After the Ecuador earthquake: helping victims rebuild their homes

An earthquake of 7.8 on the Richter scale destroyed homes and communities throughout Ecuador in April 2016, leaving a trail of devastation in its wake. With the epicentre in the north-west of the country, more than 30,000 people have lost their homes to the natural disaster. To help out citizens, the government of Ecuador, along with several relief agencies, appealed for solutions to rebuild the stricken areas through the aid programme Casatón, Houses for Ecuador.

Prone to earthquakes, Ecuador has a long history of natural disasters. On average, people living in areas susceptible to earthquakes only experience one that is above 7 on the 10 point Richter scale, once every 50 years. But Ecuadorians have already come across this level three times in 20 years. In 2010 a 7.1 earthquake hit the country and only twelve years before an earthquake of 7.2 Richter was measured.

The event of April 2016 had a force equivalent to 20 billion kilograms of dynamite and lasted for 20 minutes, enough to displace building foundations and make cracks in the earth. Even though the epicentre was located in the north-west of Ecuador, tremors could be felt throughout the whole country.

Building modular homes for people in need

As a rapid building method, dry construction and pre-fabricated solutions are the go-to means. Specialising in just that, Etex company EBM Ecuador set out to help Ecuadorians in their time of need. The company worked with local authorities and donated 20 dry construction Moduplak modular housing packs. These packs, supplied by neighbouring Etex company Skinco Colombia, provide an easy to construct, temporary housing solution.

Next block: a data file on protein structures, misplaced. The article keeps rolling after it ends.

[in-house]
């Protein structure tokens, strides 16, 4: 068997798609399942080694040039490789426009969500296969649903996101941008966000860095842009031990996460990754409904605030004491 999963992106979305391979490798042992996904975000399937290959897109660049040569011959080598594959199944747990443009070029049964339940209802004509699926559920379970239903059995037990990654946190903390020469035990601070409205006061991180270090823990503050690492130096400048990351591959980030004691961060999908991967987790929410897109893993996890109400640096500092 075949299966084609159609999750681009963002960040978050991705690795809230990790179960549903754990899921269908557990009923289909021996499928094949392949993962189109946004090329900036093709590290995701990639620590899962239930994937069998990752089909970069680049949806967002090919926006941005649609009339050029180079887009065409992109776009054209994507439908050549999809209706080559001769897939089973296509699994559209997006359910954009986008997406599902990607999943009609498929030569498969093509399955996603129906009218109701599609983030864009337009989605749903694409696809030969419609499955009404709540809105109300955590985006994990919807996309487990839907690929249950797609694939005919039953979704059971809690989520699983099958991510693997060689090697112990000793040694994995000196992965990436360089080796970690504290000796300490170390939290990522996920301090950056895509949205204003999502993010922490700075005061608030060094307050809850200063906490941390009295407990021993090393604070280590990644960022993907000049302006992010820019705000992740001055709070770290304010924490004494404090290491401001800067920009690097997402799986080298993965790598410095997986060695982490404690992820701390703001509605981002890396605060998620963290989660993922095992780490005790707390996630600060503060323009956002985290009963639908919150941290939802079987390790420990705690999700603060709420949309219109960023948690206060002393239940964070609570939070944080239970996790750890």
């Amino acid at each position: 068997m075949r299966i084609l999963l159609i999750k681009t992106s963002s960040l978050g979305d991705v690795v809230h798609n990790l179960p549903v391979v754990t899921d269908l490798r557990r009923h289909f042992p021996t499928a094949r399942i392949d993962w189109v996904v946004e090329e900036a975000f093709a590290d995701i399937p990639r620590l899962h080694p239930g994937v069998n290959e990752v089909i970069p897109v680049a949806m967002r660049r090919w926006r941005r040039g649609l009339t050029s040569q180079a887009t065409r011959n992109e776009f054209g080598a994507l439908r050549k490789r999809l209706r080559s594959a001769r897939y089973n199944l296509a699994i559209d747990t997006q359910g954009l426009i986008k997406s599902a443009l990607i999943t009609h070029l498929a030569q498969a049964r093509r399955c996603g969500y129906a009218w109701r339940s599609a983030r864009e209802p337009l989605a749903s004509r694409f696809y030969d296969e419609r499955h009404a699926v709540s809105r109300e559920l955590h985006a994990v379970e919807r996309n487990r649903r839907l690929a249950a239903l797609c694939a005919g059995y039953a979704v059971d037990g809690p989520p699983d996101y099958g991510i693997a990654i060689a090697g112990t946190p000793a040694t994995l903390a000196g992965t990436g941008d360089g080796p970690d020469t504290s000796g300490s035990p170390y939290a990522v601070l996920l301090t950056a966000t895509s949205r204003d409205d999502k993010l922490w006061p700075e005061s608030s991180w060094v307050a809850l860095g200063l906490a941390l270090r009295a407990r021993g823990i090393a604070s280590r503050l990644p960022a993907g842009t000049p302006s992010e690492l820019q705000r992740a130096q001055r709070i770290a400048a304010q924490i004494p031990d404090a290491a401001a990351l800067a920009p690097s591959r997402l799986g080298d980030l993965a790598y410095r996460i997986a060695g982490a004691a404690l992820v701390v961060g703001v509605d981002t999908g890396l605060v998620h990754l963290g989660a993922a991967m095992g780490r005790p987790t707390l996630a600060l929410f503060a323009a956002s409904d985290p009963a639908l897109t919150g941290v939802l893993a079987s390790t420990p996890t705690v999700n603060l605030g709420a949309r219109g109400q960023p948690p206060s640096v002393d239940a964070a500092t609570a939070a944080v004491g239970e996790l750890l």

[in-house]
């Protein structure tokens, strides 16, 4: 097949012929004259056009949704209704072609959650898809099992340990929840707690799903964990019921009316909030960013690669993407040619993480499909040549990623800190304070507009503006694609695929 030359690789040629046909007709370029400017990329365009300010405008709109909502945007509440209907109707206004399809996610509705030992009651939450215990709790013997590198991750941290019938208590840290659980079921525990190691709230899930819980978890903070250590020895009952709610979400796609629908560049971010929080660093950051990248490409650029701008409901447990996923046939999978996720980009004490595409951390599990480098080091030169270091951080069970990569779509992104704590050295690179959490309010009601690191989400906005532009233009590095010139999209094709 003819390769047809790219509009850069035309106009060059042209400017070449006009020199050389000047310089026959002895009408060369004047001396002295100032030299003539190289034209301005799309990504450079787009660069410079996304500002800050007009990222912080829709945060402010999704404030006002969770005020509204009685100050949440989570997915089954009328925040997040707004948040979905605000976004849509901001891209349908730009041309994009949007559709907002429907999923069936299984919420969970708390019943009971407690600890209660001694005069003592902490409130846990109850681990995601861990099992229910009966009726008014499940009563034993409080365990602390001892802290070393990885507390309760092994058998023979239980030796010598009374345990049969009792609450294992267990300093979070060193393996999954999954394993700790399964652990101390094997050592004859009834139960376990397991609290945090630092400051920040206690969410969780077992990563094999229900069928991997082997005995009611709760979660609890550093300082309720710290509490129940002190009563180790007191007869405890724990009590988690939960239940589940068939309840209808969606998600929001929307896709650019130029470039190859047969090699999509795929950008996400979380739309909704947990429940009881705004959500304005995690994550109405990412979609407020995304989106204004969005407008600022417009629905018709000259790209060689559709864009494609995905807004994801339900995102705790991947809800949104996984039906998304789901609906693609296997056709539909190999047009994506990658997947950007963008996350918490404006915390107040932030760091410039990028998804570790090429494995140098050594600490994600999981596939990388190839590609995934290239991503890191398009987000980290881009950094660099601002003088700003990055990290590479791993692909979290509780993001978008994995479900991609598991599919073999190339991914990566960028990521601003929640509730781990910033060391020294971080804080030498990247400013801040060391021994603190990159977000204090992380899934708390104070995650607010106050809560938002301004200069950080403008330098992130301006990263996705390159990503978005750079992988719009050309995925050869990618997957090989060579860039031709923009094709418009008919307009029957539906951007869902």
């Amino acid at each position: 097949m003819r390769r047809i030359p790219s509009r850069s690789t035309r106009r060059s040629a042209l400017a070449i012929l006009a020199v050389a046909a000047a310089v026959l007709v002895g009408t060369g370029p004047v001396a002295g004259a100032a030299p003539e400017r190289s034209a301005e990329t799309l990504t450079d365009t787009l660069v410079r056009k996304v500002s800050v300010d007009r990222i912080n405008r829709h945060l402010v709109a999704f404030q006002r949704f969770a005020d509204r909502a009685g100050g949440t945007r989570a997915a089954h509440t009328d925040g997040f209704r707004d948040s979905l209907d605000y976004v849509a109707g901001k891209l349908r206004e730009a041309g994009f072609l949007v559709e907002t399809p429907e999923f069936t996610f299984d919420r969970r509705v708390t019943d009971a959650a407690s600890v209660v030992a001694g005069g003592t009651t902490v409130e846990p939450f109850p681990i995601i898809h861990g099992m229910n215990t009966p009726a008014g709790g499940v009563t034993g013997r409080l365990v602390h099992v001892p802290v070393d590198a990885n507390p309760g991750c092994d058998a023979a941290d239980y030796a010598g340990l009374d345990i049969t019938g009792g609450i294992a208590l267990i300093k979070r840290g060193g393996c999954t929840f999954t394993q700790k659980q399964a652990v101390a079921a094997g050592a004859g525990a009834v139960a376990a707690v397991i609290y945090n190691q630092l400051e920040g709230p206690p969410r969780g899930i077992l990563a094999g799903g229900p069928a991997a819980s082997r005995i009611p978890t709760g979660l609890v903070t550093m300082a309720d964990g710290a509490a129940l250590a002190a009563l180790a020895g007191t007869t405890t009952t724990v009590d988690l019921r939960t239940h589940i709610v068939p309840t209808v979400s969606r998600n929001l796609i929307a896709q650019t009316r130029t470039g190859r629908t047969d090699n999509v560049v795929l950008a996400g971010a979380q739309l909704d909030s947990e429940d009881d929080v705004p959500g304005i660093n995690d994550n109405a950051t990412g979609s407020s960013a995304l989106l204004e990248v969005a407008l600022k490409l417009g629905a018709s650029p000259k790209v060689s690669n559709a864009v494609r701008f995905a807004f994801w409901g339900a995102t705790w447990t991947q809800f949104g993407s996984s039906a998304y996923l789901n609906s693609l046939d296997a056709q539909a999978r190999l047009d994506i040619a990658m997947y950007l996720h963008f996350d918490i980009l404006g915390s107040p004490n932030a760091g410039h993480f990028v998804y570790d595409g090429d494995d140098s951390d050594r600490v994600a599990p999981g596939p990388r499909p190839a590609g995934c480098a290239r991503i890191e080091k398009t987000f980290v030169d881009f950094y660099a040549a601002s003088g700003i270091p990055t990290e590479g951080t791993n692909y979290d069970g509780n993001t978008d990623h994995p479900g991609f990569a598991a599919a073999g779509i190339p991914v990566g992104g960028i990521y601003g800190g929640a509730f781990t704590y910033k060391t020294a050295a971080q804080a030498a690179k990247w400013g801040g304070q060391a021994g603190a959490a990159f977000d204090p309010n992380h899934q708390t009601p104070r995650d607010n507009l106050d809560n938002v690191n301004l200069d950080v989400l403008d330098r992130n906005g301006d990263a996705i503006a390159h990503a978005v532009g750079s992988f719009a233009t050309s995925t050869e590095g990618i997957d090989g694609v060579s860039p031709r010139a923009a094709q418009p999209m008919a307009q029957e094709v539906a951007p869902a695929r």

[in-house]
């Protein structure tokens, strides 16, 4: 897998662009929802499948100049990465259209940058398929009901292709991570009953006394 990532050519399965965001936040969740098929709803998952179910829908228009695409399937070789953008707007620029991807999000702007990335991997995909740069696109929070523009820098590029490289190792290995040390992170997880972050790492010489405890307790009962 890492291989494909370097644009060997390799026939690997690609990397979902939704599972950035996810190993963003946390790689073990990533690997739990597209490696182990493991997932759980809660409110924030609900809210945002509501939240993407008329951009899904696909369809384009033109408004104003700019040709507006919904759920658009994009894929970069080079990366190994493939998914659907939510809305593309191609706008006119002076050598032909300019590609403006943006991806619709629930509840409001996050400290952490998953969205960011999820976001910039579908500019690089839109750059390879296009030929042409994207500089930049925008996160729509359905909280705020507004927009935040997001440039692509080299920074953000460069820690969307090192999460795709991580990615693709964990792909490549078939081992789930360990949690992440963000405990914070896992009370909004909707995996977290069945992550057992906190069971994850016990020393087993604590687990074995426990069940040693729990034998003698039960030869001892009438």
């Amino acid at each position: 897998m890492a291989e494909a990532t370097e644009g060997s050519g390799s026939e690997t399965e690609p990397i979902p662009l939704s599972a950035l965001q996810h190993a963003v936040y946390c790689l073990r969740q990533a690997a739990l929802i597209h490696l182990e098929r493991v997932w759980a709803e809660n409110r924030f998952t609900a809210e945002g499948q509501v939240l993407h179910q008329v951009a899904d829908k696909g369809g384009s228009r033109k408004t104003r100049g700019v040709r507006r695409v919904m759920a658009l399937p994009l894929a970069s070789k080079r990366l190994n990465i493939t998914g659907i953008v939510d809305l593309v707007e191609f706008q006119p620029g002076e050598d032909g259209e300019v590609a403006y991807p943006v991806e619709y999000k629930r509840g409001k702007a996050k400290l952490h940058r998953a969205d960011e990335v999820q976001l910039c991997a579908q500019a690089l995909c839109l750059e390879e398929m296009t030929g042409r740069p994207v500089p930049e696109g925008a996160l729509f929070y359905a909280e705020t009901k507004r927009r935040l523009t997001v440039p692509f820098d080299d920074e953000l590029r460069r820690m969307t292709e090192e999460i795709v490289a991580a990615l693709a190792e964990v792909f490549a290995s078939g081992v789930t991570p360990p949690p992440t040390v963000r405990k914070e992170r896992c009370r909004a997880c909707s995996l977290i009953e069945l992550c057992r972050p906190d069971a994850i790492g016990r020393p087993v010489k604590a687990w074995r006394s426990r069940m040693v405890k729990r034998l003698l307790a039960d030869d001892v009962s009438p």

In addition, EBM Ecuador participated in a TV fundraiser so they could provide and build more of these modular houses. By the end of June, the company had raised enough money to build an additional 90 units, and is still trying to raise more to reach the target goal of 100. In total 120 units will have been donated to the cause. The first of these modules were assembled on 16 July. Here’s a look behind the scenes.

The Modupak The Modupak The Modupak

Eager to help the Ecuadorians in times of need, Etex company EBM Ecuador and neighbouring Etex company Skinco Colombia donated 20 Moduplak modular housing packs to the Casatón, Houses for Ecuador project. These temporary shelters are built using wooden frames and finished with corrugated fibre cement roofs and fibre cement boards. Thanks to these packs, the earthquake victims will soon have a place to call home.

Easy construction Easy construction Easy construction

The Moduplak dry construction packs are designed to be easy to assemble. So much so, that people are able to put together their new homes on their own. They are a welcome solution for the many homeless who are ready to take the first step to rebuild their lives.

Volunteers to help rebuild (2) Volunteers to help rebuild (2) Volunteers to help rebuild (2)

Numerous volunteers responded to the Casatón, Houses for Ecuador project by donating money to provide Moduplak modular housing packs for displaced Ecuadorians. They also donated their time by helping to construct these temporary shelters. The real challenge now is to transform these emergency homes into permanent dwellings.


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